tunes that came and went on the radio. Frowning in the half-light at a recipe
book, she washed, sliced, cut, diced, flung the vegetables into a casserole,
flung the casserole into the stove and turned immediately to baking.
slipperiness of the butter yielded beneath her fingertips. The cool softness of
the flour ran across her palms. She rubbed, squeezed, kneaded, rolled, her eyes
following the trickle of melting snow, as it slid pencil-thin runways down the
opaque windows. Outside, she knew, Mt Heron stood, stood as it always did,
stood as she stood in the midst of her life, immobile, expressionless, letting
the seasons and the weathers come and go, untouched by any of it.
later, she entered the bedroom to bring Matt his dinner. She found him
lifeless, a dribble from his lower lip dried white against the stubble he had
wanted her earlier to shave. She moved immediately to do what needed to be
The key in
the door brought her back to the present. It was Tom. She lifted herself out of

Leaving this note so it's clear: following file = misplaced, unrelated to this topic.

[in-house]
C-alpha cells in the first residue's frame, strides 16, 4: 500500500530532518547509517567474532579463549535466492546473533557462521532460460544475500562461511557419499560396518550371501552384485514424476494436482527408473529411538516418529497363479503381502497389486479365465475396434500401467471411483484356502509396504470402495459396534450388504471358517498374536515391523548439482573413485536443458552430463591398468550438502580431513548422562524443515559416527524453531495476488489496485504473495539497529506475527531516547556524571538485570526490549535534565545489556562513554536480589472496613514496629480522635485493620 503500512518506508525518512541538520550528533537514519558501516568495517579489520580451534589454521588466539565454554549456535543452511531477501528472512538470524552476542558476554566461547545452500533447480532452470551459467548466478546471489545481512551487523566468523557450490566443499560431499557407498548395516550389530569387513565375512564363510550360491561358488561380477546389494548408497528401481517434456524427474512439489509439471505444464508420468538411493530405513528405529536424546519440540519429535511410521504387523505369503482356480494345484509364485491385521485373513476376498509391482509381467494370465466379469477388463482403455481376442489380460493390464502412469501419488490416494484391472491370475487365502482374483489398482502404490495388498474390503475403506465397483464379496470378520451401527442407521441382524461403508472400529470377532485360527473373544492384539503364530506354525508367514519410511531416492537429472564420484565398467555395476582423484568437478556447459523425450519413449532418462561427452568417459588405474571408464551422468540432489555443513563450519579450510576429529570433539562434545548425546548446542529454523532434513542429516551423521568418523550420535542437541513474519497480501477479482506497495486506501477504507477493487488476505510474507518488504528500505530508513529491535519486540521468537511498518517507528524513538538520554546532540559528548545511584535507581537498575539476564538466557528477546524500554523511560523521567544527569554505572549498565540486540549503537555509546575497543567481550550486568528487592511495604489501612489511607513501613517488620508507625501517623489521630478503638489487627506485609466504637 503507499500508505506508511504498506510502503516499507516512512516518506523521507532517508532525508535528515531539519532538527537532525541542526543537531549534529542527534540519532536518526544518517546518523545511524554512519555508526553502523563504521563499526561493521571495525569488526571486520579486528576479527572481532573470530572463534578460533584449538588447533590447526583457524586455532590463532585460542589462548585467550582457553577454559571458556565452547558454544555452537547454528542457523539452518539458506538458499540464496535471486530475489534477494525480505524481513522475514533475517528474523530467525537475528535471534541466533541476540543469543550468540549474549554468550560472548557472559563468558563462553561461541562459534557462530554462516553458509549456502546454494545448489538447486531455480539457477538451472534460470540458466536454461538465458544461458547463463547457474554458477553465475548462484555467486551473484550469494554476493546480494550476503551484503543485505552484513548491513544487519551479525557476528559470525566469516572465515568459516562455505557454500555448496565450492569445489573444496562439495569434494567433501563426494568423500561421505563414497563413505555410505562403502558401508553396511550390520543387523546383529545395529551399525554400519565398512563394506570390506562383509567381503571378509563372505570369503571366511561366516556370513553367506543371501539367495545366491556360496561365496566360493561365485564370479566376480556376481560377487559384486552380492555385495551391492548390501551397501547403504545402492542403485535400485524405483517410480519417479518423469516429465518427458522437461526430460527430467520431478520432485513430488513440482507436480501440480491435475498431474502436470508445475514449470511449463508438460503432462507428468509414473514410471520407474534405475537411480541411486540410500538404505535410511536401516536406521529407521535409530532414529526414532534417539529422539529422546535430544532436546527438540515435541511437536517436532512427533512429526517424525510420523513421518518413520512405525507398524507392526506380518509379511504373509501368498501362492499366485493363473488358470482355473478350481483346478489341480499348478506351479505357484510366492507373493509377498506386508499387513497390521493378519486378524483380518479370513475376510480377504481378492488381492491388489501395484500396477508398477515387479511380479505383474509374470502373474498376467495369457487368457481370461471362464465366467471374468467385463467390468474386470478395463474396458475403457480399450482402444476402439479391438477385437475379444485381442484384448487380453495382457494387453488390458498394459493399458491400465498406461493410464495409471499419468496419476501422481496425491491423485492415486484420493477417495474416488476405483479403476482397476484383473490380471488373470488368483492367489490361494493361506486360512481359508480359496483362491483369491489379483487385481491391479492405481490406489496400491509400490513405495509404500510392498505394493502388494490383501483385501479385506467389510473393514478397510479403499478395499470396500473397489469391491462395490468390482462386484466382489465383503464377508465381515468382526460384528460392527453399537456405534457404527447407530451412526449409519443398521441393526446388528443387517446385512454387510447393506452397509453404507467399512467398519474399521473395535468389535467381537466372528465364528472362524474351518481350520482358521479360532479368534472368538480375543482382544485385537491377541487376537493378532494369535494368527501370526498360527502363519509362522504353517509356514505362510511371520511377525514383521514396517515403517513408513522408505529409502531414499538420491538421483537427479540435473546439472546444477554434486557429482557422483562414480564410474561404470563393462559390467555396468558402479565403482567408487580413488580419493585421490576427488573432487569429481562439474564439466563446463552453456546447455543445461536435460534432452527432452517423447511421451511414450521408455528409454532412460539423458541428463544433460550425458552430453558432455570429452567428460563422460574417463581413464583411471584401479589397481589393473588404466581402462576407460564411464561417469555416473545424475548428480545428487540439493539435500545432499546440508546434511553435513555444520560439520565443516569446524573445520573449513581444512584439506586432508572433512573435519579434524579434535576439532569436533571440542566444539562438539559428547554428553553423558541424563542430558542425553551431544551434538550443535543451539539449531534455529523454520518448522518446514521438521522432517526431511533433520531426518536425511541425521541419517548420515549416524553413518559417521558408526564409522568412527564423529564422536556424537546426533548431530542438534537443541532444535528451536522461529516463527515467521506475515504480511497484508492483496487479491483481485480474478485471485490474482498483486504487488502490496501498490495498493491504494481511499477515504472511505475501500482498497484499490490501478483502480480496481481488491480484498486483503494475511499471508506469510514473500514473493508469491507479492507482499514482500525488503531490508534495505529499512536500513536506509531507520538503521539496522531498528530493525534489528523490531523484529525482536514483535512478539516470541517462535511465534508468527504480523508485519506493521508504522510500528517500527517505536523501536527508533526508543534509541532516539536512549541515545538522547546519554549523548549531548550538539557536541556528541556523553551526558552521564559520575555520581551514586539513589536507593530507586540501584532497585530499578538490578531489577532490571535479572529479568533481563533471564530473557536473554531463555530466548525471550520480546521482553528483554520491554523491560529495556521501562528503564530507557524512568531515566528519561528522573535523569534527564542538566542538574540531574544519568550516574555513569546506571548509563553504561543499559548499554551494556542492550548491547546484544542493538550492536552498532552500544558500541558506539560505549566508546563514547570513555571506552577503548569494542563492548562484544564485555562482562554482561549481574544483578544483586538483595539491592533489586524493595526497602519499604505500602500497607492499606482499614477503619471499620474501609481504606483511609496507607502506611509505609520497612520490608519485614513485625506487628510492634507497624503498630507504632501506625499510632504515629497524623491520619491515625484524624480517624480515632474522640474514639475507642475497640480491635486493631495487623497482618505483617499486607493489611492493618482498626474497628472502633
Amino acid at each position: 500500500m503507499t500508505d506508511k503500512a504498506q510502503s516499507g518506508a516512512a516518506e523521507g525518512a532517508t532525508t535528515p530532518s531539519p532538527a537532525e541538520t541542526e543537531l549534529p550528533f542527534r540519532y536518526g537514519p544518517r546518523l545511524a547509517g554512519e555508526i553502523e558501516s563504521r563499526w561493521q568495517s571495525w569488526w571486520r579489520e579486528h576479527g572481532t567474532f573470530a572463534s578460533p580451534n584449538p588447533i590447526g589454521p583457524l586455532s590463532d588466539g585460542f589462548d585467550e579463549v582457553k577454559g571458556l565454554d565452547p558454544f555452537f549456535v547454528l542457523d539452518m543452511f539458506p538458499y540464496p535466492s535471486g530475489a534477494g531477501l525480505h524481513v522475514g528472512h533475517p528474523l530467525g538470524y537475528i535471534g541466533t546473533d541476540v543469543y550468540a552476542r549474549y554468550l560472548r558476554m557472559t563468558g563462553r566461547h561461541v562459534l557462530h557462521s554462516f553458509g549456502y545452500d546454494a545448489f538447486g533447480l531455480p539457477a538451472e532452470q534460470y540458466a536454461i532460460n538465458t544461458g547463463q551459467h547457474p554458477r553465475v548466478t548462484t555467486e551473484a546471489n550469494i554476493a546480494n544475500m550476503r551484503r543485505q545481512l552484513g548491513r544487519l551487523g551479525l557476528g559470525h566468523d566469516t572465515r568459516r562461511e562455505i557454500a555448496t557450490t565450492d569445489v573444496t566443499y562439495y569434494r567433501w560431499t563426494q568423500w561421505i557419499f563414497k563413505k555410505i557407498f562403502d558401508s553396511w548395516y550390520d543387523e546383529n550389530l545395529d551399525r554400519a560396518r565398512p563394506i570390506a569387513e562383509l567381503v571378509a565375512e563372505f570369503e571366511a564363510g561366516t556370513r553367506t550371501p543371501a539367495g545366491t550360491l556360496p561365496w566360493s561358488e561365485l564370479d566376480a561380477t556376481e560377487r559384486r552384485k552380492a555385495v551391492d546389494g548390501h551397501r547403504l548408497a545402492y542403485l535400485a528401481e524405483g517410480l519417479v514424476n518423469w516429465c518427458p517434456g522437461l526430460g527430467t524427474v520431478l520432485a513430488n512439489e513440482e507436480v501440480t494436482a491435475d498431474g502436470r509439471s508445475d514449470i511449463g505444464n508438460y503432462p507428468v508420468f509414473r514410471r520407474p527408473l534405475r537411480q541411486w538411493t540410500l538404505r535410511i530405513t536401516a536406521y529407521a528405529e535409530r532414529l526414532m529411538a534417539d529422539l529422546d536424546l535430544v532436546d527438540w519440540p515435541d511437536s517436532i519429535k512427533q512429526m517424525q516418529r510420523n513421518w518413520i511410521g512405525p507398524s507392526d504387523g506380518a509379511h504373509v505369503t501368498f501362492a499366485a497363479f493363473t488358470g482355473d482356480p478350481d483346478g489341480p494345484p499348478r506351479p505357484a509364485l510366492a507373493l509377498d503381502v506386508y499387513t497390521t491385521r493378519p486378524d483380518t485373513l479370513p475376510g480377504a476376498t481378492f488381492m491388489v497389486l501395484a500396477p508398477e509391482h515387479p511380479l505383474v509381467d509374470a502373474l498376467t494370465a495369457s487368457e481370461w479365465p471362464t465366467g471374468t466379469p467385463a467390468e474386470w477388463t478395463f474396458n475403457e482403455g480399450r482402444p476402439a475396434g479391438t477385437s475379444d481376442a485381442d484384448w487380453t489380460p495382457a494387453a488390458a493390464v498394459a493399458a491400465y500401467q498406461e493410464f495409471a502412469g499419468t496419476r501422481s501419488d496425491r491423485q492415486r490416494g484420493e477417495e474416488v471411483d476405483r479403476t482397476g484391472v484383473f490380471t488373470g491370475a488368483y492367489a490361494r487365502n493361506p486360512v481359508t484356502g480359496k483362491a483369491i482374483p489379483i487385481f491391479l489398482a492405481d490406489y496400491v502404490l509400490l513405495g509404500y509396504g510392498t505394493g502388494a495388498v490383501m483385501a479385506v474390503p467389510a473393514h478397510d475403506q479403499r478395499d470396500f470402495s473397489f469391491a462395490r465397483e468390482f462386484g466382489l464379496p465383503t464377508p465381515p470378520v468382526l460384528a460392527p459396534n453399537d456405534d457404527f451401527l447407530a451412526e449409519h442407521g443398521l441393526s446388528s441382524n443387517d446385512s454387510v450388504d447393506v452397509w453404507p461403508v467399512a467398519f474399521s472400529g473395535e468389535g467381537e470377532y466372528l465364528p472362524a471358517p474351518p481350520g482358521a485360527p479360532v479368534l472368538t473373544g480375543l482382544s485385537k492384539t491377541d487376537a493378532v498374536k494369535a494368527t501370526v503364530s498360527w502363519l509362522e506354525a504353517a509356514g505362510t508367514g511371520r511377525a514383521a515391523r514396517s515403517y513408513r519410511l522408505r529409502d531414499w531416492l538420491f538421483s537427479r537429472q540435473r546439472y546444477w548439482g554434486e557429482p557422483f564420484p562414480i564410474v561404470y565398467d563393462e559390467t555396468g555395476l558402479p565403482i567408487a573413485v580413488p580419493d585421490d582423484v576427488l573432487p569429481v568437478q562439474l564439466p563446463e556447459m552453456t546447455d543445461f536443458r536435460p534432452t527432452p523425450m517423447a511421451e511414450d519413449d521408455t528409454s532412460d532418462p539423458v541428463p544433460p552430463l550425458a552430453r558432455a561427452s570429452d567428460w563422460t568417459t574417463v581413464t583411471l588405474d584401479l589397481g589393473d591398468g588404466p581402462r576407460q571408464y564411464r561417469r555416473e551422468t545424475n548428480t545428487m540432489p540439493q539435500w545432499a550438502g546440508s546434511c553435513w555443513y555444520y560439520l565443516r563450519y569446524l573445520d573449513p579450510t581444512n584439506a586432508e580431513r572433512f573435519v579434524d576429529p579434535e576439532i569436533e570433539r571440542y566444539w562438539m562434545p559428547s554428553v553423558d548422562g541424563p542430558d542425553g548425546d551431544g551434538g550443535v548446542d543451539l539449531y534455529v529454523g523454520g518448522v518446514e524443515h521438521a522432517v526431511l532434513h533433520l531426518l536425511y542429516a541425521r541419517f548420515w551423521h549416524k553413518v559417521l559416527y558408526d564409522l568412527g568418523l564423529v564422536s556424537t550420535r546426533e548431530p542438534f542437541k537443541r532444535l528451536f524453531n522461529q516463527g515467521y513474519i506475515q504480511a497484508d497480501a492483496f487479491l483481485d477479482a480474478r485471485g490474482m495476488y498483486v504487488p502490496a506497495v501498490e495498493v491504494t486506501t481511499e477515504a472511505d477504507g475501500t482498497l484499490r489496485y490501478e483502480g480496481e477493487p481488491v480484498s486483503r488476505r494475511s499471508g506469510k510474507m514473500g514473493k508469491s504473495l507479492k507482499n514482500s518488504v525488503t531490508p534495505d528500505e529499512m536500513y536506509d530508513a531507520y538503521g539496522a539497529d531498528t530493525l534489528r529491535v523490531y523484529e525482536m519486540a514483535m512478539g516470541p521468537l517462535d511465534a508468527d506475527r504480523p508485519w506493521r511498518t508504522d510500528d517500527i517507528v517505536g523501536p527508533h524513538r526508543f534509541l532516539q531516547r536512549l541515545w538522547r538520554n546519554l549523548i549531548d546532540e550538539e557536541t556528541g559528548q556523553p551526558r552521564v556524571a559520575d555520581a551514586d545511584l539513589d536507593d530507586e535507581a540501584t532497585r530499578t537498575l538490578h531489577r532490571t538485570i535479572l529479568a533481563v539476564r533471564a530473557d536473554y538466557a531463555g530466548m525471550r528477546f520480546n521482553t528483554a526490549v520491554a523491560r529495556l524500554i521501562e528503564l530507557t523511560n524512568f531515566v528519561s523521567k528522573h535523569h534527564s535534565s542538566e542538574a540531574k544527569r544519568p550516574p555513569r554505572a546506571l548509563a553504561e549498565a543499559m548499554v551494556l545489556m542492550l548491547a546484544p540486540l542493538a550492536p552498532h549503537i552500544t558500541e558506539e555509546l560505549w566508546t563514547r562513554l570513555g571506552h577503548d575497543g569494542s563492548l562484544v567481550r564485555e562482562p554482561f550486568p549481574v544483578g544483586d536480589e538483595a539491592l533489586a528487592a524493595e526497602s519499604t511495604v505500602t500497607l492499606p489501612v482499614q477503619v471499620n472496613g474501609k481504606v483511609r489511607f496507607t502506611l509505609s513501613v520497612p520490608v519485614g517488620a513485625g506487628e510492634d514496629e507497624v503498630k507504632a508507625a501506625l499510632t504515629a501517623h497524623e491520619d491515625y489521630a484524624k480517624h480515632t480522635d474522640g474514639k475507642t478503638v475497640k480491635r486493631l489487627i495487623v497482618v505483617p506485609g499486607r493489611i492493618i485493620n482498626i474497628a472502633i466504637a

the chair to greet him. They hugged, briefly. She pulled away first and left
him alone with Matt. In the kitchen she stood, hands on the cold edge of the
sink, staring at the hump of Mt Heron through the net curtain. She thought of
the high fields, their snow glinting in the starlight. Still, she felt nothing.
It was the
day after the funeral. Tom and she were returning from an after dinner walk.
He’d been trying, all day, to talk her into leaving, into going back East with
him back, back to where his wife and he had a place. They’d just turned off
Main St. towards the house. The streets were deserted. The shadow of the
mountain stood black against the evening sky.
Tom stopped and waved his arm at the streets and their buildings.
this place! It’s dark! Miserable! Empty! You can’t stay here alone. There’s
nothing here for you. Not now.”
couldn’t help a wry smile. She walked on. He caught up.
“Look, I know I’ve said it before, but it all makes sense. Mo and I have tons of room. You’ll have company, and you’ll have space. When you sell the old house, you’ll have money. Then you can figure out what you want.” His voice whined with frustration. “Just give it a try, will you?”